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Indigenous communities and evidence building.
J Psychoactive Drugs. 2011 Oct-Dec;43(4):269-75
Publication Type
Holly Echo-Hawk
Author Affiliation
Echo-Hawk and Associates, 16715 Leaper Road, Vancouver, WA 98686.
J Psychoactive Drugs. 2011 Oct-Dec;43(4):269-75
Publication Type
Community Mental Health Services
Community Networks
Evidence-Based Medicine - methods - organization & administration
Health Services, Indigenous - economics - organization & administration - supply & distribution
Mental health
Pacific Islands - ethnology
Substance-Related Disorders
United States - ethnology
Indigenous populations in the U.S. and Pacific Islands are underrepresented in mental health and substance abuse research, are underserved, and have limited access to mainstream providers. Often, they receive care that is low quality and culturally inappropriate, resulting in compromised service outcomes. The First Nations Behavioral Health Association (U.S.) and the Pacific Substance Abuse and Mental Health Collaborating Council (Pacific Jurisdictions), have developed a Compendium of Best Practices for American Indian/Alaska Native and Pacific Island Populations. The private and public sector's increasing reliance on evidence-based practices (EBP) leaves many Indigenous communities at a disadvantage. For example, funding sources may require the use of EBP without awareness of its cultural usefulness to the local Indigenous population. Indigenous communities are then faced with having to select an EBP that is rooted in non-native social and cultural contexts with no known effectiveness in an Indigenous community. The field of cultural competence has tried to influence mainstream research, and the escalating requirement of EBP use. These efforts have given rise to the practice-based evidence (PBE) and the community-defined evidence (CDE) fields. All of these efforts, ranging from evidence-based practice to community-defined evidence, have a shared goal: practice improvement.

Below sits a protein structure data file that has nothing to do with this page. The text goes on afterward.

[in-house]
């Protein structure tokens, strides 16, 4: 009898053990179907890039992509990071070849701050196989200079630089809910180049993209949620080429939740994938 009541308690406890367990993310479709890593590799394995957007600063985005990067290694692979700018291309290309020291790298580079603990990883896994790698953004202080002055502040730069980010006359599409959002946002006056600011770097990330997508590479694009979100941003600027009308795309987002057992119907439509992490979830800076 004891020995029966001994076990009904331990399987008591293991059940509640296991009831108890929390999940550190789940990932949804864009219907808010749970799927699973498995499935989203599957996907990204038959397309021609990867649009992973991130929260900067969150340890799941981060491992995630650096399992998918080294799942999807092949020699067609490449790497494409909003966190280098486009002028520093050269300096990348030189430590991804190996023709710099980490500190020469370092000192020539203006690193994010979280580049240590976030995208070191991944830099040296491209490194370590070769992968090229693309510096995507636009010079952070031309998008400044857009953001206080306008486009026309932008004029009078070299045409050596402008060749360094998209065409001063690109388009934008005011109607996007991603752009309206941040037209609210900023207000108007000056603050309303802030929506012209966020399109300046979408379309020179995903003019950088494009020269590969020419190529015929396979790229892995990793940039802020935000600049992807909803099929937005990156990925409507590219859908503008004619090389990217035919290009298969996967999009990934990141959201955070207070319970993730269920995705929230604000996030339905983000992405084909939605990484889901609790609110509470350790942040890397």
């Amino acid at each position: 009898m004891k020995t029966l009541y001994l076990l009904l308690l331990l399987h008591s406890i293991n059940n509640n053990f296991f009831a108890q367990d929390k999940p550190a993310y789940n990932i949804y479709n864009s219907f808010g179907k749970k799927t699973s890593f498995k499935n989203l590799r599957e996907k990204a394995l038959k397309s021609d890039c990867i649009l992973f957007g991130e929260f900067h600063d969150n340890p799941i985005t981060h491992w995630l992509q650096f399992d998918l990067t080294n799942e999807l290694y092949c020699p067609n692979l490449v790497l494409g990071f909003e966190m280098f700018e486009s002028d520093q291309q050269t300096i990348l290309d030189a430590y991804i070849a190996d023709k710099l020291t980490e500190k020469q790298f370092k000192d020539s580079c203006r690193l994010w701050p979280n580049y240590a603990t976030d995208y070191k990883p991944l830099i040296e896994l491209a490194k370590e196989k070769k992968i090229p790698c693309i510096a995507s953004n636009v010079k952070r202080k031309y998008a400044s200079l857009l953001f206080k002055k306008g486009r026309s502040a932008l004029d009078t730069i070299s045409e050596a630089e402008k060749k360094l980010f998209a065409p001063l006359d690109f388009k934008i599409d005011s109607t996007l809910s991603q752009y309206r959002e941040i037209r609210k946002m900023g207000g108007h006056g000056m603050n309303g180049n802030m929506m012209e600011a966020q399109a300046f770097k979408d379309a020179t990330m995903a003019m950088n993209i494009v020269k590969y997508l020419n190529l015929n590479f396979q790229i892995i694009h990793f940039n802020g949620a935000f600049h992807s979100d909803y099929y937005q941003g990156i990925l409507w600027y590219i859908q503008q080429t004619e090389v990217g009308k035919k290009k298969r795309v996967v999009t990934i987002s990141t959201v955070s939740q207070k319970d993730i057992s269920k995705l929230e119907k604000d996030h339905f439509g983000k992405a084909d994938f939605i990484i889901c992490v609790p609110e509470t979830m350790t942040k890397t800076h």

PubMed ID
22400456 View in PubMed
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